By Ashley Dunkak

CBS DETROIT – In the wake of Ndamukong Suh and several other prominent players reaching deals with new teams before the official start of free agency, the NFL has opened an investigation into whether teams broke any of the rules that govern the three-day negotiating period that precedes free agency.

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Those rules, which permit teams to engage in negotiation with agents of impending free agents but forbid them from reaching agreements, have drawn ridicule from many.

Between the incongruity of the rules and the potentially serious consequences for violating them, the three-day negotiating window could be a topic of conversation later this month at the owners meetings.

“It might come up in some context,” NFL spokesman Greg Aiello wrote in an email to CBS Detroit. “It is certainly something that teams want to discuss.”

In response to an early deal made by one of its free agents, a team could call the league and complain about tampering. Particularly in the case of a player signing a deal the magnitude of the one Suh did, however, the league is not expected to take strong action.

“You’re going to have a problem with NFLPA if they tried to void this deal, particularly since it’s the richest deal for a non-quarterback and it’s got the most fully guaranteed money ever in an NFL contract,” said Joel Corry, a former NFL agent who now writes for CBS Sports.

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“They’re going to have a huge fight on their hands with NFLPA, so I don’t think they’re going to void this deal,” Corry continued. “They may pick someone to be a sacrificial lamb and make an example of them, but I don’t think it’s going to be this deal. That would cause too much of an uproar.”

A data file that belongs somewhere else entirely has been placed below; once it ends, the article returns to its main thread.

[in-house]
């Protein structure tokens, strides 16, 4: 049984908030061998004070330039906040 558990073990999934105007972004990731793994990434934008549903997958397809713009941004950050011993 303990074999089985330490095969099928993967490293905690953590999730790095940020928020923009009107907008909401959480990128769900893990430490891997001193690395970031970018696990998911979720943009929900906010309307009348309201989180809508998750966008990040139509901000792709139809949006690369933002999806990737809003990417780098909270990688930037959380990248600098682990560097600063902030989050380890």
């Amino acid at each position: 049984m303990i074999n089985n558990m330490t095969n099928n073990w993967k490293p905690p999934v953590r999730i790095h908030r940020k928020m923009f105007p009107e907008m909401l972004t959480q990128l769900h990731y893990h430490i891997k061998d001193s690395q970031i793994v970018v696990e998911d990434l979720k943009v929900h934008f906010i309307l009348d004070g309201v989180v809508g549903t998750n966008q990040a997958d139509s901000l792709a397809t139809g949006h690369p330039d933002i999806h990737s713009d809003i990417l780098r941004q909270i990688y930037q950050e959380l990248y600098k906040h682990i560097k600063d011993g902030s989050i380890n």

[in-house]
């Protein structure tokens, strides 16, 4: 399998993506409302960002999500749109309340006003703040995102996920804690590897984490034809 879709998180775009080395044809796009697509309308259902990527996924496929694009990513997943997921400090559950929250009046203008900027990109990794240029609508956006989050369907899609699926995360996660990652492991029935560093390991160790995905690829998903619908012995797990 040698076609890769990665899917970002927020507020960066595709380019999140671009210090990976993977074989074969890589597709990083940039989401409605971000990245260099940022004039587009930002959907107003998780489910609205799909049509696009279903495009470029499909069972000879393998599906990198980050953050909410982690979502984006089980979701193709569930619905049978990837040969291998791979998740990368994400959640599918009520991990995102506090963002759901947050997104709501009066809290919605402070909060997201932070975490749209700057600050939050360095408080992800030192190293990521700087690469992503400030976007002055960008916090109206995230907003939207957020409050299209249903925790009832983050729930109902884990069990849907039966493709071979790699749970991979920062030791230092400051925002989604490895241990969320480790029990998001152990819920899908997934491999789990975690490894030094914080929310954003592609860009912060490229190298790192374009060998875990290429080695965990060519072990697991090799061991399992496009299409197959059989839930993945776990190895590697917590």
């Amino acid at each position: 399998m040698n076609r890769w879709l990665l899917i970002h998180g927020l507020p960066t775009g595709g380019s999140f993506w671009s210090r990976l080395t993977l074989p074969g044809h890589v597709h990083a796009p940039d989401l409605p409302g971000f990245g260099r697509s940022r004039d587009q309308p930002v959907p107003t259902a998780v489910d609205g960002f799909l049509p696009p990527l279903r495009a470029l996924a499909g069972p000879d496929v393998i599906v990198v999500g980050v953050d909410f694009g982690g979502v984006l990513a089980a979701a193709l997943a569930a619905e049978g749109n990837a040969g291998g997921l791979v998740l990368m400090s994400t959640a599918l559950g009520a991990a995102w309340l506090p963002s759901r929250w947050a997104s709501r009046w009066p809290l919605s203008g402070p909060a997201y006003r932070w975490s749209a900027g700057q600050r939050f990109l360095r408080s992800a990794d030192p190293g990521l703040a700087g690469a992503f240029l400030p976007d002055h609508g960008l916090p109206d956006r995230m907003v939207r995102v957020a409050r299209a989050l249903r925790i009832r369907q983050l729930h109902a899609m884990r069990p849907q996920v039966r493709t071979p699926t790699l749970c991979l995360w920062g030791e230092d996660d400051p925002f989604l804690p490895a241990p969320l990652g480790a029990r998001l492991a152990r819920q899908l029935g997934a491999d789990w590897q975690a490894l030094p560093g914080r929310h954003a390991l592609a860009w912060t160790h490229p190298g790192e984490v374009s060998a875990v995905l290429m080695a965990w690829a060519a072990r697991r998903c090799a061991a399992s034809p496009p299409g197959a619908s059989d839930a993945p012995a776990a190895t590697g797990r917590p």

Then again, the league has caused an adverse reaction or two in its day.

“The NFL seems to do what it wants when it wants, doesn’t really take other things into consideration, like how the NFLPA is going to react, most of the time,” Corry said. “I think doing something like this would galvanize players to take a harder-line approach generally with everything the NFL does, and I don’t think the NFL wants that.”

The league could also punish teams by taking away draft picks or doling out fines, but Corry believes the investigation is mostly bluster, mainly prompted by annoyance that the leaked deals rendered anticlimactic the NFL Network’s programming on the first official day of free agency.

“It’s going to be more of a scare tactic, I think,” Corry said. “If they really wanted to have practical rules in place, they should just admit that free agency starts three days earlier than it normally does, have a signing moratorium and do it that way because the rules right now, just from a practical standpoint, don’t make a lot of sense and aren’t realistically workable.”

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